HomeNewsGuernsey beat Isle of Man in only men's T20I

Guernsey beat Isle of Man in only men’s T20I

Isaac Lockett reports on the only T20 between the Isle of Man and Guernsey which saw the return of men's T20I cricket.

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Men’s T20I: Isle of Man 100-9 (McAuley 43; Peatfield 3-24, Breban 3-24) lost to Guernsey 101-2 (Damarell 52, Butler 37*; J. Burrows 1-7) by 8 wickets with 51 balls remaining

For the first time since 2004, the Guernsey and Isle of Man men’s national teams played each other in a competitive match. Competitive, in this context, does not refer to a comparison of the teams but instead were competing for more than just pride. The ICC sanctioned T20 International means that there were world ranking points at stake and gave both teams a chance to move further up the global table. But the context of this game was far greater than world ranking points; the game signals the return of Men’s T20Is since the start of the COVID-19 led to a worldwide halting of international cricket. Not only was the game the first men’s T20I, but the game was also part of a fantastic series of games that saw a number of different age group teams from the two islands compete. With cricket currently returning from an enforced break due to the ongoing pandemic, both cricket boards deserve a huge amount of praise for organising and fulfilling a wide array of fixtures which has seen three different age group teams and the senior team all in action, as well as a plane chartered to transport the 170-strong touring party to Guernsey

Taking place at College Field, Guernsey’s recognised home ground, the Isle of Man won the toss and elected to bat first. The teams appeared even for much of the first innings with the Isle of Man being able to string some positive partnerships together in the blustery but clear conditions. Debutant opening batsman Adam McAuley and George Burrows (13) combined for a 29 run partnership which put the team at 56-2 after 10 overs. However, Guernsey thanks to some fantastic bowling, were able to put a stop to the Isle of Man momentum and prevented the batting team from capitalising on their solid start. Guernsey’s bowlers all had fantastic games with William Peatfield (3-24) and Mathew Breban (3-24) both picking up three wickets, Luke Le Tissier picking up a brace (2-17) and Luke Bichard along with Anthony Stokes bowling tightly and deserve credit for their performances. The aforementioned performances took regular wickets and minimised scoring opportunities for the Isle of Man. Despite the pressure of a consistent flow of wickets at the other end, opening batsman McAuley (43) put in a fighting performance before being bowled with the innings’ penultimate delivery. The Isle of Man scored 100 in their maiden official men’s T20I, which may have looked a small total but chases like these often prove troublesome.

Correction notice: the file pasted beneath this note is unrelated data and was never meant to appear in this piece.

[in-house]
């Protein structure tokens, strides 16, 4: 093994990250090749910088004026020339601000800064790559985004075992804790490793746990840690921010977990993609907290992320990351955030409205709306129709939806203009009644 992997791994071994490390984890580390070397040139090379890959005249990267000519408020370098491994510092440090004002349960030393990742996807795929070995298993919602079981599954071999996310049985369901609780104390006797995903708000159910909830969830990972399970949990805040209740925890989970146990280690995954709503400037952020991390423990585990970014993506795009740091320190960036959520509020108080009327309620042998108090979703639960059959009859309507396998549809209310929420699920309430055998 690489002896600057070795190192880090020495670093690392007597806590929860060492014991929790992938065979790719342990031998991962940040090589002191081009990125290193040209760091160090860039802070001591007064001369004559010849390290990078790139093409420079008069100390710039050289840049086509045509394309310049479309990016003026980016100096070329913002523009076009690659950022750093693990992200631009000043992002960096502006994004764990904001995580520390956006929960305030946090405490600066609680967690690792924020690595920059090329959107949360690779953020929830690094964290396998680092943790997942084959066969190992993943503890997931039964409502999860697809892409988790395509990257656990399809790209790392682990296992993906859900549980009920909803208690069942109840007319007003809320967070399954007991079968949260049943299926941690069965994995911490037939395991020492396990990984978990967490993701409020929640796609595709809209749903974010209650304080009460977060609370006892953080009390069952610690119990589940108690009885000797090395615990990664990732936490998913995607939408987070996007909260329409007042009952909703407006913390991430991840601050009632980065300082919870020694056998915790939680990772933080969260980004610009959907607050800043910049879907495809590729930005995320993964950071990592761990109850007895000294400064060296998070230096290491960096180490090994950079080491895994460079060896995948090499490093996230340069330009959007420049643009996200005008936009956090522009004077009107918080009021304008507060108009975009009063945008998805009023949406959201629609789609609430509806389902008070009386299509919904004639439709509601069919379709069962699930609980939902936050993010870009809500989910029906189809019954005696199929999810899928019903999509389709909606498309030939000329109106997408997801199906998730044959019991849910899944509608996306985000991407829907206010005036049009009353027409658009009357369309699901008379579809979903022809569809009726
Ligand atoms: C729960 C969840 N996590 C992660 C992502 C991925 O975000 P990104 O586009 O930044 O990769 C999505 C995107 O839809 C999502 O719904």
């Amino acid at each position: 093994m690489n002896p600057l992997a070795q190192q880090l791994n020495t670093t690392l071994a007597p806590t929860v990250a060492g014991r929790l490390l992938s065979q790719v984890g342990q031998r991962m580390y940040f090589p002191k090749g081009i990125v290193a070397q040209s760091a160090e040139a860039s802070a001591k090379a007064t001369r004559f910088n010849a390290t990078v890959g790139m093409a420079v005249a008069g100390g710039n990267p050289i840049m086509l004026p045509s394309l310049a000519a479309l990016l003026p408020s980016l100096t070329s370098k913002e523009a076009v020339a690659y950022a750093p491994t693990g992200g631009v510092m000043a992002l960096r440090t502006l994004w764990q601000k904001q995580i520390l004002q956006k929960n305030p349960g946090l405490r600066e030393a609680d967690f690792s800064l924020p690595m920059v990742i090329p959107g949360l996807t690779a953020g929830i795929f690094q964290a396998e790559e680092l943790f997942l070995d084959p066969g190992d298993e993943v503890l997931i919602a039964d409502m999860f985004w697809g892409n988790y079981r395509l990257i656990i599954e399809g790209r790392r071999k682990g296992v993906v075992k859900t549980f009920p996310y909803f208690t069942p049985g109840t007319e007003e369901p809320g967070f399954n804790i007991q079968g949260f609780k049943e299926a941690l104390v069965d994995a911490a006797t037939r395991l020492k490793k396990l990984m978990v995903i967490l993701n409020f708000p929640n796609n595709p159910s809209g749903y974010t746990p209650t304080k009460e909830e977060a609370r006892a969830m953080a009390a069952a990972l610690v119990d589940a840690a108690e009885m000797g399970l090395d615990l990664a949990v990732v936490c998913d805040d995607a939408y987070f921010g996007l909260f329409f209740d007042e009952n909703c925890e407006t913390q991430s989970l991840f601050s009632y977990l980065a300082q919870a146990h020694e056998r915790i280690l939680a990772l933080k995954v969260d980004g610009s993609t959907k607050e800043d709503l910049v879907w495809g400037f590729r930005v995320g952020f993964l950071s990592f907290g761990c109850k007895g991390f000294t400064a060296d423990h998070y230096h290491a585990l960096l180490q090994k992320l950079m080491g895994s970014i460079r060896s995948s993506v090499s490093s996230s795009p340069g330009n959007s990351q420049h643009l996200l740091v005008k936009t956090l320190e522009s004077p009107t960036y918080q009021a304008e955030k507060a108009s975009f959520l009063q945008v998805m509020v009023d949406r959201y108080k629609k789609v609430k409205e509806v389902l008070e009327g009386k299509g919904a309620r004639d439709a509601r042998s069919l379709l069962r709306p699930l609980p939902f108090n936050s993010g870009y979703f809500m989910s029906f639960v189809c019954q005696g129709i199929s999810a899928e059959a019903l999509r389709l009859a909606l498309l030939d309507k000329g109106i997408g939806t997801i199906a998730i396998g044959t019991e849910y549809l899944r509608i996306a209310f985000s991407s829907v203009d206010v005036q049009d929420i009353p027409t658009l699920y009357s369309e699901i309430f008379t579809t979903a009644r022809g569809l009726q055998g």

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The second innings brought Le Tissier and Isaac Damarell to the crease. Damarell led the scoring for Guernsey during the early stages and formed an opening partnership of 21 with his partner. Le Tissier was out for 8 after being bowled by a good delivery from Langford which brought Guernsey captain Josh Butler to the crease. In a partnership of 74, both batsmen looked well in control and took Guernsey within touching distance of completing the victory. Damarell batted brilliantly scoring 52 off 31 balls, in an innings which contained six boundaries and three maximums, but was caught by Joseph Burrows off the bowling of Jacob Butler with the score on 95. New batsman Ben Ferbrache faced the one ball and finished 0* while Butler scored the winning run to finish 37*. 

Guernsey displayed real quality with both bat and ball during the game; whilst the Isle of Man can take a lot of positives from their performance including the way in which debutant McAuley batted. Overall, it was a fantastic game of cricket and it was great to see the return of men’s T20I cricket in the emerging cricket world.

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Isaac Lockett
Isaac has an undergraduate degree in sports psychology with a passion for the development of cricket into a completely global sport. He is furthering his academic study through the completion of a Masters degree in Sports Business Management and Policy which aims to further understand sporting globalisation.

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